The State of Nevada, in its ongoing, tooth and nail resistance to the Yucca dump, has refused to grant the U.S. Department of Energy (DOE) access to such precious, irreplaceable water resources. H.R. 3053, the Nuclear Waste Policy Amendments Act of 2017, in its original form, would have taken away such water rights from Nevada, enabling DOE to have its way at the Yucca site. However, "them's fighting words": the push back by Nevada and other Western states -- where such water rights are sacred -- was immediate and intense. Bill sponsor John Shimkus (Republican-Illinois) backed down, for now, on that point. But he's made clear, as have even liberal Democratic U.S. House supporters of screwing Nevada, such as Paul Tonko of New York, that when the time is right (such as when it can be more easily snuck through, or forced through, once facts on the ground momentum had been established), then such water rights could be taken away from Nevada, to allow construction and operation of the Yucca dump.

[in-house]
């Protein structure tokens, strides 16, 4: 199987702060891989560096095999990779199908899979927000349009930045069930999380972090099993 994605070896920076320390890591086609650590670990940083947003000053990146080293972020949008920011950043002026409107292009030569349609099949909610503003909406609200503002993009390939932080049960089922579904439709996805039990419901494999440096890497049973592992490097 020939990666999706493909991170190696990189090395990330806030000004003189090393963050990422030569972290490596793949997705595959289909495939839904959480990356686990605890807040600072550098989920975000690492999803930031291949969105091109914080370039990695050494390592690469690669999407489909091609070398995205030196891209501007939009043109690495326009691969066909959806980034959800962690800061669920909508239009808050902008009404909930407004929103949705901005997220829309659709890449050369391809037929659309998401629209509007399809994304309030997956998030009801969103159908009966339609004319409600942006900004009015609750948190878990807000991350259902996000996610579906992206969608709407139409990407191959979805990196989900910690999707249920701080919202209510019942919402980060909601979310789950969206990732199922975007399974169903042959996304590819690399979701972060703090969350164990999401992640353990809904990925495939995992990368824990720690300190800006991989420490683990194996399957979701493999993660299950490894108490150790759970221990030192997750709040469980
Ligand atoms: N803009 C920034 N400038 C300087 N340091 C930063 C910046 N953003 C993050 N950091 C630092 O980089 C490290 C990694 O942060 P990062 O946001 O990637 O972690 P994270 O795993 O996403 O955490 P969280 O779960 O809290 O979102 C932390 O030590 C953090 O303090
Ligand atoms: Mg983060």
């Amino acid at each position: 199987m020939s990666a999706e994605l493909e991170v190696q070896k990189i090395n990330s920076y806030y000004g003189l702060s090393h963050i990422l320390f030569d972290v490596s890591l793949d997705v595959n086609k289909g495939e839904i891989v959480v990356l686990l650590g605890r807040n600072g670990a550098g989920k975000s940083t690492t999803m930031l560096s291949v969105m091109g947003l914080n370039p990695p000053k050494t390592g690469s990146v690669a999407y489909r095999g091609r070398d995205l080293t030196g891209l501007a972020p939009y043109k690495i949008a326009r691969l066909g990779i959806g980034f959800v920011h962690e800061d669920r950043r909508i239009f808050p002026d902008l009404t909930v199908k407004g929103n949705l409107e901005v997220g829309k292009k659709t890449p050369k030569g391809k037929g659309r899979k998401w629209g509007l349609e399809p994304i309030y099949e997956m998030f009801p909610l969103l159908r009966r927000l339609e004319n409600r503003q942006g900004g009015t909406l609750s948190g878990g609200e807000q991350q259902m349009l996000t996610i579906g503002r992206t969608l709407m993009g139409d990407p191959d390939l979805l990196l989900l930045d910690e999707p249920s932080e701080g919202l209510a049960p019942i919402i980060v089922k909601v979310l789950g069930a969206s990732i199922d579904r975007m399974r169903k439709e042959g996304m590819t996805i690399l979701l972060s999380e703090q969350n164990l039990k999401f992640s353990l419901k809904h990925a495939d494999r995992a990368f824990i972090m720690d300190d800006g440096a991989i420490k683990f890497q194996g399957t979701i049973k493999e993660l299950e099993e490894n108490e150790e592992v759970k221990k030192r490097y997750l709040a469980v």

However, the article does not mention the Timbisha Band of Western Shoshone Indians, who live downstream of Yucca Mountain, in Death Valley, CA. Yucca's now pristine groundwater surfaces as springs and surface waters in Death Valley, and is depended on by the Timbisha for drinking water.

The Western Shoshone traditional lifestyle of hunting and gathering throughout the Yucca Mountain and Amargosa River region extends back to "time immemorial," as the late Western Shoshone spiritual leader Corbin Harney was wont to say. Modern lifestyles are very recent there. So there is a good chance that traditional lifestyles could well be lived by Western Shoshone in the area again in the future. And yet U.S. Department of Energy, Nuclear Regulatory Commission, and Environmental Protection Agency analyses of future Yucca Mountain dump radioactive leakage/contamination impacts on the region's ground- and surface waters, vis a vis traditional Western Shoshone life ways, has been woefully inadequate for 30+ years, and still is. This represents a serious environmental injustice, radioactive racism.